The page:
If you have ever
taken the Carl Sandburg train between Chicago and Quincy, Illinois ---
then you have no doubt passed by the BNSF Galesburg, Illinois Hump
Tower (it's on the right side going west, and the left side going
east). Being an strategic railroad switching point, this area is
normally strictly "off limits" to the general public -- however it's
open just one weekend per year for a special VIP tour that is conducted
as part of a fund raiser by the Galesburg Railroad Museum.
One of the largest annual rail-themed events in Illinois is Galesburg
Railroad Days, which is held on the fourth weekend of June every year.
Normally, the Midwest Rail Rangers are pre-occupied that weekend with
Interpretive Guides working both an Amtrak coach charter (arranged by
the 20th Century Railroad Club of Chicago) and also a private dome car
charter (arranged by Zephyr Route Tours) on Trains #381 and #382 to
Galesburg and on to Quincy (and then Hannibal, MO by motorcoach).
Unfortunately, this year (2019), Zephyr Route decided not to operate
its annual "Train to Twain" private car event. However, this did free
up some our docents to have two tables at the Toy & Train Show held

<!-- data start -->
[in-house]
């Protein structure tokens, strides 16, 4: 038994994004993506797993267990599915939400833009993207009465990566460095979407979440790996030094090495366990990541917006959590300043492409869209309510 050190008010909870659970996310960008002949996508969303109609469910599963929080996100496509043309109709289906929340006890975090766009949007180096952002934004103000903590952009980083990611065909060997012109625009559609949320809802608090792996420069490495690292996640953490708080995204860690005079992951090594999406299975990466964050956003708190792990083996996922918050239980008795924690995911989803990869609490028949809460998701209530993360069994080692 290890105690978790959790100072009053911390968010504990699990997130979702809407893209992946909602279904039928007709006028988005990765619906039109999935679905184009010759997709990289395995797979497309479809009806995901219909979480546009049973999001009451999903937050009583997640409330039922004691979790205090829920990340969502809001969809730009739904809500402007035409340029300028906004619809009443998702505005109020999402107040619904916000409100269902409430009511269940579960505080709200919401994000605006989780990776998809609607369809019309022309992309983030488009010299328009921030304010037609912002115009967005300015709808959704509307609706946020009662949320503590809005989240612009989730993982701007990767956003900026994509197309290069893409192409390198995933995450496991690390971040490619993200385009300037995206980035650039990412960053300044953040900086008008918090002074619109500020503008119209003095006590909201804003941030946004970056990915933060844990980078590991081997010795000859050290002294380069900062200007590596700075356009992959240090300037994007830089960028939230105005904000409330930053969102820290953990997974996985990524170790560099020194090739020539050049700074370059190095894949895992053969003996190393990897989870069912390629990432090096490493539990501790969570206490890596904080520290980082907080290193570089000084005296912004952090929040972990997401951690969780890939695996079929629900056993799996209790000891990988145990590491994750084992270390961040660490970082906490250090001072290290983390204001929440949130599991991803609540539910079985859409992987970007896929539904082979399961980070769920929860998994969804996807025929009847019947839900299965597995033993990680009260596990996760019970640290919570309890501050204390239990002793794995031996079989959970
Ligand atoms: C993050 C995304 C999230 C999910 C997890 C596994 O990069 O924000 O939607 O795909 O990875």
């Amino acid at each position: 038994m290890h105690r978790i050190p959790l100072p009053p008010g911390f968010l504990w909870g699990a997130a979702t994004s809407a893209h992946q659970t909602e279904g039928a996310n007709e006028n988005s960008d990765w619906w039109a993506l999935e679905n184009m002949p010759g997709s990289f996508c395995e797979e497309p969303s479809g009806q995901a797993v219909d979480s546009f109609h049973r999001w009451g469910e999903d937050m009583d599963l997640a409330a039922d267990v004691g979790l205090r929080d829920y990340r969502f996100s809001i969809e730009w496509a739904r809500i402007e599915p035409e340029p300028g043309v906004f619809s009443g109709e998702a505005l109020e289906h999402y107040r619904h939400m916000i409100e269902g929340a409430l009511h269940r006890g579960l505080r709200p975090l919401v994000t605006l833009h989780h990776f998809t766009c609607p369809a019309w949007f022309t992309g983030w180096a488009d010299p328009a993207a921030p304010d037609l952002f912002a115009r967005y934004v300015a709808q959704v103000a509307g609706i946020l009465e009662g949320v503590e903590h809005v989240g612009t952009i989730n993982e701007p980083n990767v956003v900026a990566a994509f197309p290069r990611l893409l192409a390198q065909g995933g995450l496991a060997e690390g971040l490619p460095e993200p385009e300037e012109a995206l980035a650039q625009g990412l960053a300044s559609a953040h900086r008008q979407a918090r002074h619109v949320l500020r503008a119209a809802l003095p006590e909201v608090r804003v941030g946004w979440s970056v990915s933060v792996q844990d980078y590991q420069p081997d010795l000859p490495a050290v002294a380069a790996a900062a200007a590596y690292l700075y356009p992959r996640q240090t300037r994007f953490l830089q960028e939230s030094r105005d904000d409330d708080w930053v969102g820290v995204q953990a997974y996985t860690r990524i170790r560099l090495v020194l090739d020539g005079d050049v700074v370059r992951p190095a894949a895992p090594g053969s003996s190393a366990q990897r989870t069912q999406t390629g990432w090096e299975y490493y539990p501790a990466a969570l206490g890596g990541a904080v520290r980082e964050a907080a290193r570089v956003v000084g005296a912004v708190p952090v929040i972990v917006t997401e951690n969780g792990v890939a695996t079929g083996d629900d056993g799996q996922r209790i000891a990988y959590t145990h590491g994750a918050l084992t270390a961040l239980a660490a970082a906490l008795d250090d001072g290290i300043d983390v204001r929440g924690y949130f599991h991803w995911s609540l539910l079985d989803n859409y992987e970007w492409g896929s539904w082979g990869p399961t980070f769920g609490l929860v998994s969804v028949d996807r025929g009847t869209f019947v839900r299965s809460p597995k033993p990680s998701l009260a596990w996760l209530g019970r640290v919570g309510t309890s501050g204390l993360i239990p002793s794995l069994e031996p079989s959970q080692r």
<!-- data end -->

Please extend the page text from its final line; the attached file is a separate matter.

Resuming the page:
in conjunction with Galesburg Railroad Days. We (Robert & Kandace)
worked the morning shift --- while guides Robert Neil and Dave Poole
worked the afternoon shift.
With free time to enjoy the festivities, we decided to try and get in
on the VIP Galesburg Yard Tour. Robert had done the tour in 2009,
but Kandace had never participated. Tickets were limited to just 64
people (per the agreement with BNSF), so we knew we would have to get
in line early in order to secure our spots on this rare experience ---
especially with thousands of railfans in town for the weekend. Looking
at the website, it said tickets would go on sale at 3:00pm with a
4:00pm departure (the tour would run until 6:30pm). When we arrived to
see how things were looking at 1:45pm there was already about six
people in line. So, we ended up camping out by the table as the
line grew and grew... luckily we knew that we would get a spot by
arriving so early that afternoon. Ticket prices were $20 -- with
all the money going to help fun the Galesburg Railroad Museum.
Our guide for the afternoon was Maury Godsil, a retired fifth
generation railroader, and an official with the Galesburg Railroad
Museum. We had met Maury several times before on private rail
excursions --- and he was instrumental in arranging a book signing that
we had done in 2015 at the Galesburg Public Library for our new
railroad route guidebook between Chicago and Missouri.
Our first stop was at the locomotive shop --- where much to everyone's
delight, there was a Santa Fe "war bonnet" undergoing service work.
What a rare treat and a perfect photo opportunity for the group! Our
second stop was going to the fourth floor of the Hump Tower, which
overlooked the yards.
We learned that Galesburg is the second largest classification
yard in the BNSF system. Box cars and tankers coming into Galesburg